Hi everyone. This mandelbulb is new and very interesting looking, I'll post the source as soon as it is cleaned up.

I've used an optimised mapping to fold the sphere around itself with a smooth tetrahedral folding. The results are a little approximate as I don't know the optimal mapping that minimises stretch, it would be great for everyone and anyone to help with finding this mapping. The better the mapping the more beautiful the result I'm sure, and the deeper we will be able to zoom.

The nature of the tetrahedral fold is such that it doesn't produce buds. Here's the reasoning that lead to this fractal, based on many discussions on these forums:

The formula that produces the 2d mandelbrot can be applied in different numbers of dimensions. R^2+C in 1d, Z^2+C in 2d, Q^2+C in 4d and a 3d equivalent of Q^2+C in 3d by keeping the w component at 0. However, you can't think of these as mandelbrot equivalents because the nature of the fractal (which is the border) changes. In 1d it is a disconnected dust of bifurcation points, in 2d it is connected and unsmooth, in 3d it is the lathed mandelbrot (circles map to their two finite-size 3d equivalents, spheres and toruses). In 4d the border is smoother still.

So it seems that in higher dimensions the squaring function just isn't enough to cover the space fully, and in 1 dimension the space isn't big enough for a connected fractal.

It follows that to create a 3d equivalent of the mandelbrot, it needs to use an operation that also covers that extra dimension. As the mandelbulb has shown, the way to do this is to quadruple cover the space rather than double-cover it as the mandelbrot does. So how do you quadruple-cover the 3d space? How do you fold it back onto itself?

The mandelbulb does this by doubling the longitude, latitude and squaring the altitude of the 3d space. This works but produces stretched areas that look like taffy.

The stretched areas exist because any small sphere in 3d space maps to an ellipsoid when the triplex squaring is applied, some areas creating more stretched ellipsoids than others. On the 2d mandelbrot small circles always map to circles.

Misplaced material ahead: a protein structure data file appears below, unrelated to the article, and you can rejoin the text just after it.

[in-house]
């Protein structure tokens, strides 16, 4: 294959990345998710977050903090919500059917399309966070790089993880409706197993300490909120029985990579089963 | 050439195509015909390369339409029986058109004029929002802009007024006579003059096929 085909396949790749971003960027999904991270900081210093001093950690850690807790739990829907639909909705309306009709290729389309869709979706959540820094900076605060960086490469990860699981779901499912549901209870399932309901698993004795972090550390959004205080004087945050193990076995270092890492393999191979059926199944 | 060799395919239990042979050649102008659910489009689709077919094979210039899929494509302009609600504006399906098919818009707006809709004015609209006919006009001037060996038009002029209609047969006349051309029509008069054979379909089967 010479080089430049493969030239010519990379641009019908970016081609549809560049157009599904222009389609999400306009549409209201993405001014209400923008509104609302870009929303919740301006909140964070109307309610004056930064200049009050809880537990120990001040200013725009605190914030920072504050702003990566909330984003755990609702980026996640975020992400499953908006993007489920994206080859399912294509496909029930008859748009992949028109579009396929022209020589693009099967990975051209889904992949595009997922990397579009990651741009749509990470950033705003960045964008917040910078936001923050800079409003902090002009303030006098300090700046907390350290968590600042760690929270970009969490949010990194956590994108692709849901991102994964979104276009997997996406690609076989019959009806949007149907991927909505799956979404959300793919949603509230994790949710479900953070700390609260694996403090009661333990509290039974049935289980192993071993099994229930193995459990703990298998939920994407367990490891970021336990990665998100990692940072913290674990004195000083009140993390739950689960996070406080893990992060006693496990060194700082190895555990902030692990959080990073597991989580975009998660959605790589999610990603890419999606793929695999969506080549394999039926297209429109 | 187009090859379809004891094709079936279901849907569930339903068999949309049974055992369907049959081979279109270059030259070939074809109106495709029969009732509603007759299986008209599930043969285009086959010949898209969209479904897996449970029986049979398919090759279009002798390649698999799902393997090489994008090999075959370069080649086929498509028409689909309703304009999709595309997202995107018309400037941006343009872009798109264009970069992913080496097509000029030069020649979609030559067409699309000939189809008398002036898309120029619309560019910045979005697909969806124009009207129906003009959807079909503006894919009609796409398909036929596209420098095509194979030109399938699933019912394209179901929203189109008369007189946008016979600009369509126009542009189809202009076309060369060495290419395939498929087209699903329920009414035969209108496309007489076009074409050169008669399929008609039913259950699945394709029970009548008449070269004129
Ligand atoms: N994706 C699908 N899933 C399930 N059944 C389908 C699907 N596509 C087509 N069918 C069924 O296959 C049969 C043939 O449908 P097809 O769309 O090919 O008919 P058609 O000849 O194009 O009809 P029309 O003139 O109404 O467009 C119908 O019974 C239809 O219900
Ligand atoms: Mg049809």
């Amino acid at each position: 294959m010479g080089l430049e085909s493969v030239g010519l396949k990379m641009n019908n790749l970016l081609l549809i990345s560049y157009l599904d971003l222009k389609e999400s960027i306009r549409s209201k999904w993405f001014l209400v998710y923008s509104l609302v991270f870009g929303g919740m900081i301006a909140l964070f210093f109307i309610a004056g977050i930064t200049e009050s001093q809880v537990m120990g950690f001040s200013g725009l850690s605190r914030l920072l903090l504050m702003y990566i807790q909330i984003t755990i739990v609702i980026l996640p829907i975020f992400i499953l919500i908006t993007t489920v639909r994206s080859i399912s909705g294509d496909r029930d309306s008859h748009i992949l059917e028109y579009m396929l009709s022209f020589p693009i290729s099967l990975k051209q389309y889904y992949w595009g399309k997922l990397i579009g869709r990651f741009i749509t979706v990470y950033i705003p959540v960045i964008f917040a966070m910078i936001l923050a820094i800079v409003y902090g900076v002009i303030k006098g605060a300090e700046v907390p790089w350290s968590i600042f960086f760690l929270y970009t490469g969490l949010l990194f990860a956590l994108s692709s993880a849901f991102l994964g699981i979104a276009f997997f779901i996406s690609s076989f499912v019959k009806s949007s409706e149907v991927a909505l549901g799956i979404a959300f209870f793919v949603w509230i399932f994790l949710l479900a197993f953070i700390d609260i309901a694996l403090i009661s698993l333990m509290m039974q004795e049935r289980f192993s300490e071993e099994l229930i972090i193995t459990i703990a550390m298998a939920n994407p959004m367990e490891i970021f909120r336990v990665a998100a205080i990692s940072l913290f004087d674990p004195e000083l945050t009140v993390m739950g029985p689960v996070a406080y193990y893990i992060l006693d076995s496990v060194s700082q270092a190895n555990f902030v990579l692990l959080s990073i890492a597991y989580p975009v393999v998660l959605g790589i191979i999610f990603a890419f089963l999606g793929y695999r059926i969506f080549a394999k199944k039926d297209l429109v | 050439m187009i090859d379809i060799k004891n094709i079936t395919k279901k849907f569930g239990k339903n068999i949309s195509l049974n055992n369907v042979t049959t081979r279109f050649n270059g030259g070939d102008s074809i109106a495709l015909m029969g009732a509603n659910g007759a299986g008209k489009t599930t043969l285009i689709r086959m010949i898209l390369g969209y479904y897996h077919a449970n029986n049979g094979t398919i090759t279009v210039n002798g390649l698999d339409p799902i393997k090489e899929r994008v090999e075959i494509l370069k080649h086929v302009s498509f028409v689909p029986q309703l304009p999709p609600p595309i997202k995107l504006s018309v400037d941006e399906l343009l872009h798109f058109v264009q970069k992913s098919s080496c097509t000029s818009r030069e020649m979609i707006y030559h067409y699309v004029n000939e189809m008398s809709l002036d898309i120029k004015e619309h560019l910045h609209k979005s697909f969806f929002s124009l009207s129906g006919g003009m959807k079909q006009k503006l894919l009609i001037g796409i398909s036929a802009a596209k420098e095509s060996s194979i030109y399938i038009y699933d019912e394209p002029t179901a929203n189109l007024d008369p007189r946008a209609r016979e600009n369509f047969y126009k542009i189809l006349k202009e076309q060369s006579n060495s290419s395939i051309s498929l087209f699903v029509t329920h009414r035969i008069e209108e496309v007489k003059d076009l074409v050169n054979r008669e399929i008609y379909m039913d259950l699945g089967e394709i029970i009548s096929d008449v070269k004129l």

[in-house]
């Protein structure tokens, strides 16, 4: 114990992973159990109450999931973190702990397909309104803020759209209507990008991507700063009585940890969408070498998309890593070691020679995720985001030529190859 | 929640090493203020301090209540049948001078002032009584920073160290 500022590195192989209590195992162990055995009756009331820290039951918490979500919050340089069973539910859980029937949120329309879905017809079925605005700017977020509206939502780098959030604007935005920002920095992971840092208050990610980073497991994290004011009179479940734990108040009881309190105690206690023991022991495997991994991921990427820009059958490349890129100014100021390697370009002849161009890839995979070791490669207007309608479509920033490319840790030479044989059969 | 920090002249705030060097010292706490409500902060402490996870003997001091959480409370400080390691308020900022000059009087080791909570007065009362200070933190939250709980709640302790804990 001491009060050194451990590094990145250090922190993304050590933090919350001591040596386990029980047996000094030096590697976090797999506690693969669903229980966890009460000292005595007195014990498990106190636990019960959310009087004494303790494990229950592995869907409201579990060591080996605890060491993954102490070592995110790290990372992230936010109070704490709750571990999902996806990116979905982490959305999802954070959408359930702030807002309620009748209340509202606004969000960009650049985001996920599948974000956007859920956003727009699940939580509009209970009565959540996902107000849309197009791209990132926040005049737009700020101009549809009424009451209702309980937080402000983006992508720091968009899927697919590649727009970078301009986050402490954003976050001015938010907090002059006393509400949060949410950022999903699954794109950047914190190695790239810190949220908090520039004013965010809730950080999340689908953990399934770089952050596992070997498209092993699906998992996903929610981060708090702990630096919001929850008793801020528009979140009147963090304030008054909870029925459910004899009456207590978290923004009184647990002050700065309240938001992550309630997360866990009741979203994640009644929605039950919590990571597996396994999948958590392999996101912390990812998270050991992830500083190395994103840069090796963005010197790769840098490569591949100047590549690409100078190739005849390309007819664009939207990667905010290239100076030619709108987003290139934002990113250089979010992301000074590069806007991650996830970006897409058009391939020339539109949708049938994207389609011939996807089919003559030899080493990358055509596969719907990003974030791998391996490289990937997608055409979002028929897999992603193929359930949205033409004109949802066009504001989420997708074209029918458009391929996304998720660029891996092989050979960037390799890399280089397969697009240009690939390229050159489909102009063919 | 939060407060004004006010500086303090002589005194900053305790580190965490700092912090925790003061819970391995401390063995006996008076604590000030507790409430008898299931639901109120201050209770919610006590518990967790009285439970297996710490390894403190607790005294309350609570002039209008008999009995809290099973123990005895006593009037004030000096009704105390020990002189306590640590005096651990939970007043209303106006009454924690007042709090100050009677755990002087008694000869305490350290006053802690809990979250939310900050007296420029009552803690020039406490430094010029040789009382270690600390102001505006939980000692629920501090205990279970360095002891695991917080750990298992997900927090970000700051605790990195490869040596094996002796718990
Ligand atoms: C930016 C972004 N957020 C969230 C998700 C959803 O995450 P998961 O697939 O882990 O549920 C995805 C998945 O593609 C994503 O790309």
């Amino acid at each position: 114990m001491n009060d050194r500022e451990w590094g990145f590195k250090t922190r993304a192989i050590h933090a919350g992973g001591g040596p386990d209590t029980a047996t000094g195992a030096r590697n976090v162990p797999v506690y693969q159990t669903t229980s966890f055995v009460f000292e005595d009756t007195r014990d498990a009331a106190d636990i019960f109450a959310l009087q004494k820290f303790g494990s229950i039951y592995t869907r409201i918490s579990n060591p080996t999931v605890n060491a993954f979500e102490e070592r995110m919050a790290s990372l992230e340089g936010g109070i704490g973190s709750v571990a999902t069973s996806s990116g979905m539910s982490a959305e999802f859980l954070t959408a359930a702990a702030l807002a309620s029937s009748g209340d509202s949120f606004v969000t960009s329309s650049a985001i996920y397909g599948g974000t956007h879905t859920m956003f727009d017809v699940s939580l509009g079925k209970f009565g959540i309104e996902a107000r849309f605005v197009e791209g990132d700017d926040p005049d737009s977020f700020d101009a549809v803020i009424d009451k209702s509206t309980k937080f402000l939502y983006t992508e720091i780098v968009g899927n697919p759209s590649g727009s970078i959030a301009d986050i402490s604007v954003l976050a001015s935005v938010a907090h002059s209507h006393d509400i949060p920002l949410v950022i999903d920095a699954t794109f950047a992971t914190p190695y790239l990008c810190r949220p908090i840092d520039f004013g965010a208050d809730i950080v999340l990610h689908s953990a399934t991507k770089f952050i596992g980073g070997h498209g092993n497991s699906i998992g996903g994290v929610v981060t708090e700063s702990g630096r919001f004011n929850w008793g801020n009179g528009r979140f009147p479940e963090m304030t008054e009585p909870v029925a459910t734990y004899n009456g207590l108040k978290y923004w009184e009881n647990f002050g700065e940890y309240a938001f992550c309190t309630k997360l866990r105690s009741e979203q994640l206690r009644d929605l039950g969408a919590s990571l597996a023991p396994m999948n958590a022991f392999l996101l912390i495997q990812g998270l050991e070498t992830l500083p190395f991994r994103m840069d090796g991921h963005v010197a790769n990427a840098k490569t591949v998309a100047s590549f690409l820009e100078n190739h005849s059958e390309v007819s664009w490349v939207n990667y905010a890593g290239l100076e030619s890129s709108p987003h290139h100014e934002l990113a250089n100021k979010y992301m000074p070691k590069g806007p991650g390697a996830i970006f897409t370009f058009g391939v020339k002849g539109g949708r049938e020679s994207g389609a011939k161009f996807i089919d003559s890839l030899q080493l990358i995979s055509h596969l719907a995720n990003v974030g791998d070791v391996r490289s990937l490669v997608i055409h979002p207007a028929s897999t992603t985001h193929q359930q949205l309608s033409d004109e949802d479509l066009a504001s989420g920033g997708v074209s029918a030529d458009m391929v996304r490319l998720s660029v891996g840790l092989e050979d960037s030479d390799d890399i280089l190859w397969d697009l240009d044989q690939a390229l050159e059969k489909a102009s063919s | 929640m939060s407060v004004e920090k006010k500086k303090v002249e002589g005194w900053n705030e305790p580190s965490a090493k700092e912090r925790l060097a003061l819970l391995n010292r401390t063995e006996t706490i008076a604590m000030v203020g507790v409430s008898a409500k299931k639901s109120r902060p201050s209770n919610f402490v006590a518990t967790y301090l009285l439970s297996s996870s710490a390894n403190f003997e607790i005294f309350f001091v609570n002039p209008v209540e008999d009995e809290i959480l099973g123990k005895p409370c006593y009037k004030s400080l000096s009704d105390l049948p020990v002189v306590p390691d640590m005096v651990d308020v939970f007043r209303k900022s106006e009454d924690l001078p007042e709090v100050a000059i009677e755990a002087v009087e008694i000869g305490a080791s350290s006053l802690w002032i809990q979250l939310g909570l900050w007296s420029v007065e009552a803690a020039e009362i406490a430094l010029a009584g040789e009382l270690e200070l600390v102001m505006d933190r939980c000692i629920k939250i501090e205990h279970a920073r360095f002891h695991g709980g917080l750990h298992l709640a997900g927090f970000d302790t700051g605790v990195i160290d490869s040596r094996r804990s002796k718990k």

So, for a true 3d Mandelbrot we would like no stretching. Unfortunately this theorem from 1850 tells us we cannot do that "

http://en.wikipedia.org/wiki/Liouville's_theorem_(conformal_mappings)". None of the few mappings that are conformal (without stretch) ever fold the 3d space into itself. So we could conclude that there is no 3d equivalent, but if you consider 2d mandelbrot as a fractal that is as conformal as possible in 2d, then the equivalent in 3d would exist as a folding that is as conformal as possible given the number of dimensions it is in.

The fractal here uses a tetrahedral folding of the sphere using a smooth mapping. It is quasi-conformal (there is an upper bound on the amount of stretch) and the average stretch is low. It is non-smooth at only 3 corners. All in all, it looks to be the most conformal form of quadruple cover that is possible.

It just needs the discovery of this optimally conformal mapping. That's the difficult part

It would look a little like L.P. Lee's mapping on this page:

http://www.progonos.com/furuti/MapProj/Dither/ProjPoly/projPoly.html